It is no secret that my family are huge fans of children’s literature. These books are routinely exchanged as gifts, still read aloud at family functions, and discussed around the dinner table.
We are correspondingly skeptical of film adaptations of our beloved books. So I was cautiously optimistic as I approached the new Where the Wild Things Are film.
The book is now nearly a half-century old. It contains just 10 sentences and glorious illustrations. A tough battle for a screenwriter.
To be fair, the film took some liberties. For example, I was not expecting the Wild Things to speak. I’m not sure why. In the book, it seemed like Max understood them simply because they were both “wild”. Language wasn’t necessary. But, it’s hard to make a silent movie popular these days, so the Wild Things had voices. I will allow it.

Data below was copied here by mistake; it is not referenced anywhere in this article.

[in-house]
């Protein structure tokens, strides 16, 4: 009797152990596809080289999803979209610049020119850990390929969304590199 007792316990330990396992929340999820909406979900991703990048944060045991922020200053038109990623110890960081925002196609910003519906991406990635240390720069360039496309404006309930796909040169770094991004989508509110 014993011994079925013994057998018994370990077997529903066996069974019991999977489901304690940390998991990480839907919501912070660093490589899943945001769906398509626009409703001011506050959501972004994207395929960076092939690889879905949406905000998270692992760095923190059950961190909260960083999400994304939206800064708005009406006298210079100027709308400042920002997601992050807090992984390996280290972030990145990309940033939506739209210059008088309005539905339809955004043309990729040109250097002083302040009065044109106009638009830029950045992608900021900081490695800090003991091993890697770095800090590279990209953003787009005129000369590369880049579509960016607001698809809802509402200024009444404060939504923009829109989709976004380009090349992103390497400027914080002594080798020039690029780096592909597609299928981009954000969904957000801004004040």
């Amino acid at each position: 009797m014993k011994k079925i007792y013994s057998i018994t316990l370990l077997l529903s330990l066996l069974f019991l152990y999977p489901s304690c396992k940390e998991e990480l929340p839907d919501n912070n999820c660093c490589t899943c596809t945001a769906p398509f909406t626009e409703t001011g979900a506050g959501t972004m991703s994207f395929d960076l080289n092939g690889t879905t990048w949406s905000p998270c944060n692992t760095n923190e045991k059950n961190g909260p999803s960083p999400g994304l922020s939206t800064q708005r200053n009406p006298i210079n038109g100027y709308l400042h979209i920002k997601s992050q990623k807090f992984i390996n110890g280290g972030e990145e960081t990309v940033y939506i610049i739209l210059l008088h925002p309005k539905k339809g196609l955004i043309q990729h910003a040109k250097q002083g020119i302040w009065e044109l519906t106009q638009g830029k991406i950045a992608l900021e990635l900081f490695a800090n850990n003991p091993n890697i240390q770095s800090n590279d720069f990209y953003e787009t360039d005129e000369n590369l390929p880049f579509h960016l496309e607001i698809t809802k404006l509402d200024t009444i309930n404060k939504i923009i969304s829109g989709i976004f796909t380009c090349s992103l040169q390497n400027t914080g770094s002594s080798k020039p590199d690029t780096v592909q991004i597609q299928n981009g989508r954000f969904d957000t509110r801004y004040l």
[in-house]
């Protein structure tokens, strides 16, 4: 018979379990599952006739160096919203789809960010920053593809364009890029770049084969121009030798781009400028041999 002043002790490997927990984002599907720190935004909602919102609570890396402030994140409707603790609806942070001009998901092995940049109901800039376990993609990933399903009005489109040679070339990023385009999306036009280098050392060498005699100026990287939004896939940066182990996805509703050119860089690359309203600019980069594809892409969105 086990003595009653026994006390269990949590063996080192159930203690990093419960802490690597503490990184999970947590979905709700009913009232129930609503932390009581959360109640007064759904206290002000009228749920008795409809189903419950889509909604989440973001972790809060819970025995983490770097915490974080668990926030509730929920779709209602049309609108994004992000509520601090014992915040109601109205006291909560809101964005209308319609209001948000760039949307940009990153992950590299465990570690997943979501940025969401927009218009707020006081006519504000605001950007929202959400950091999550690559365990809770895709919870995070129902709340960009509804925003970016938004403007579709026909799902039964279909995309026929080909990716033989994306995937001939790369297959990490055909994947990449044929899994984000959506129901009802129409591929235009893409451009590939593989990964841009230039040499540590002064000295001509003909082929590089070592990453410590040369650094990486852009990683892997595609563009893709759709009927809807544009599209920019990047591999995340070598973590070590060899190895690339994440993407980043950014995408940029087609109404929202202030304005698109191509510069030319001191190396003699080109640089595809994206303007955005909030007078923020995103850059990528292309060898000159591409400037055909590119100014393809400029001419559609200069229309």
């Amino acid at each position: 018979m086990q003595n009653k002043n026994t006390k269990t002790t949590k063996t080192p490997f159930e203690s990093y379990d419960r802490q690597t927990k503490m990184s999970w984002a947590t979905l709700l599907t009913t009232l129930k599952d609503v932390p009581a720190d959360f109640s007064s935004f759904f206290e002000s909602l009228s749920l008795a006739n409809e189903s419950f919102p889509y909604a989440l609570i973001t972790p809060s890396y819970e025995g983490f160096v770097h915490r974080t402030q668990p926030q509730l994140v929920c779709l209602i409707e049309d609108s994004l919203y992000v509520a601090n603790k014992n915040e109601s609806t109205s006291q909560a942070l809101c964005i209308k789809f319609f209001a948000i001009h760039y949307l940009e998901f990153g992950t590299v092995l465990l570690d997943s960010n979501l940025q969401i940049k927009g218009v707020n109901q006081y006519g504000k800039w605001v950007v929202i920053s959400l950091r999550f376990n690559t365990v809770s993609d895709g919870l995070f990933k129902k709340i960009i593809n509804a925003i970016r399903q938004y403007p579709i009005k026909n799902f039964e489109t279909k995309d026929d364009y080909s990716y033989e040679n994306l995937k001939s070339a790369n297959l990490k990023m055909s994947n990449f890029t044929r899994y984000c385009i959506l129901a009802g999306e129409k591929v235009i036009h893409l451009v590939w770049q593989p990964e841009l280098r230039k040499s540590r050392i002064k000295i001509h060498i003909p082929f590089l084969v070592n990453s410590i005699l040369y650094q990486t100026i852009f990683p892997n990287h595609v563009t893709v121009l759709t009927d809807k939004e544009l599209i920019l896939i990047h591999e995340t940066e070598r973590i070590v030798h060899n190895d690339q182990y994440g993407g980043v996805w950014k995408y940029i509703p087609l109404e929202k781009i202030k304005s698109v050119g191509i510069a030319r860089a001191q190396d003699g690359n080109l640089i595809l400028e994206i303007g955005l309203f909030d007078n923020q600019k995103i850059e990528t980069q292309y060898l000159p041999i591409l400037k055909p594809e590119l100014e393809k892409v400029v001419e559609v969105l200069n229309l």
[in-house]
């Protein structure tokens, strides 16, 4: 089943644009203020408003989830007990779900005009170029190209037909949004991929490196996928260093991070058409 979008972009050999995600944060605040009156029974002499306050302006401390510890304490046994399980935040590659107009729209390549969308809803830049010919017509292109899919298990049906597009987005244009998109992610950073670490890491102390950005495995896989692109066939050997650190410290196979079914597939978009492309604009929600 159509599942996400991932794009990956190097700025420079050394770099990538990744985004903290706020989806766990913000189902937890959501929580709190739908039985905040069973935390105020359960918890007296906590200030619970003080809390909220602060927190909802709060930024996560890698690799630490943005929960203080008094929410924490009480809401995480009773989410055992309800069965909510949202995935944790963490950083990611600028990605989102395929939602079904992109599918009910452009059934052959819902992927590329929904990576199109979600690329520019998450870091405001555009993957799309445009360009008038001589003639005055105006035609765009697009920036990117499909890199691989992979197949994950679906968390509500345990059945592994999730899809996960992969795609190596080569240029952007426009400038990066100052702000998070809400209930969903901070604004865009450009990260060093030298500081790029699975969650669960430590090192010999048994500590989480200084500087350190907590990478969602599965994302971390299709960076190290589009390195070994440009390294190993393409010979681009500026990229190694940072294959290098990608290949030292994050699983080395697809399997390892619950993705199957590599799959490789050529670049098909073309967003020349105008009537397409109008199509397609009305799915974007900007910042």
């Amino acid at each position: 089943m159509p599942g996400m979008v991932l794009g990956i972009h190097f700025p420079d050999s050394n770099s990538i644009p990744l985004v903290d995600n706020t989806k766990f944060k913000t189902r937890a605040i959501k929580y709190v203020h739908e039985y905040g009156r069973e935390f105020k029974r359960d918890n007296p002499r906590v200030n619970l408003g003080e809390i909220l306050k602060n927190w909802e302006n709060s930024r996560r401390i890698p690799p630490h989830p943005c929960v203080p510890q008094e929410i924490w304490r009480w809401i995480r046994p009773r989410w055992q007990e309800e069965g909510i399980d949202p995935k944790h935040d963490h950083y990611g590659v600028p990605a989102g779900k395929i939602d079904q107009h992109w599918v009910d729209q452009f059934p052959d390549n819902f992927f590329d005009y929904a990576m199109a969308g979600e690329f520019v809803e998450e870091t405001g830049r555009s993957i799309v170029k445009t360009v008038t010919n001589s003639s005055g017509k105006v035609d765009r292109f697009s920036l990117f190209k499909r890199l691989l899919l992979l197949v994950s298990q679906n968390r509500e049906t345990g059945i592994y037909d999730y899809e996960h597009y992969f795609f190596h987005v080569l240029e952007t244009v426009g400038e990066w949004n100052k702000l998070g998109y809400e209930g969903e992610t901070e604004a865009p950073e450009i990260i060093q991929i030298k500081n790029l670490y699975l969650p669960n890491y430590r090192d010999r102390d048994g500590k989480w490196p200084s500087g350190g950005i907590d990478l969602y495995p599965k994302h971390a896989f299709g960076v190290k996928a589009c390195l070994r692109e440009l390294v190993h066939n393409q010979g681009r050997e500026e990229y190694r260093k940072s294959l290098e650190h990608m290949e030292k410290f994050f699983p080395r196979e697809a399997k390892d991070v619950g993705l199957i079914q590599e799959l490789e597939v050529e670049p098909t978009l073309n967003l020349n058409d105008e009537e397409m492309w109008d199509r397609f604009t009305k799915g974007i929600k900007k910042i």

I was also not expecting the film to handle issues deeper than the surface of the book. But here, I was pleasantly surprised. It is subtle, but throughout the film, the characters grapple with the idea of fatherlessness, broken homes, and ones we love leaving us. I was struck again, by the film’s treatment of the subject, how impactful fathers are in the lives of young boys. Boys are supposed to be wild. They need men to encourage them in this in healthy, productive way; not stifling it and creating a society of empty, well-behaved men.
Go see the film with thoughtful people. Go to a coffee shop afterwards and talk honestly about your impressions of the film. Then, call me and tell me about them.
I would also recommend this article by RELEVANT magazine. It’s a thoughtful review of some of the more nuanced themes in the book.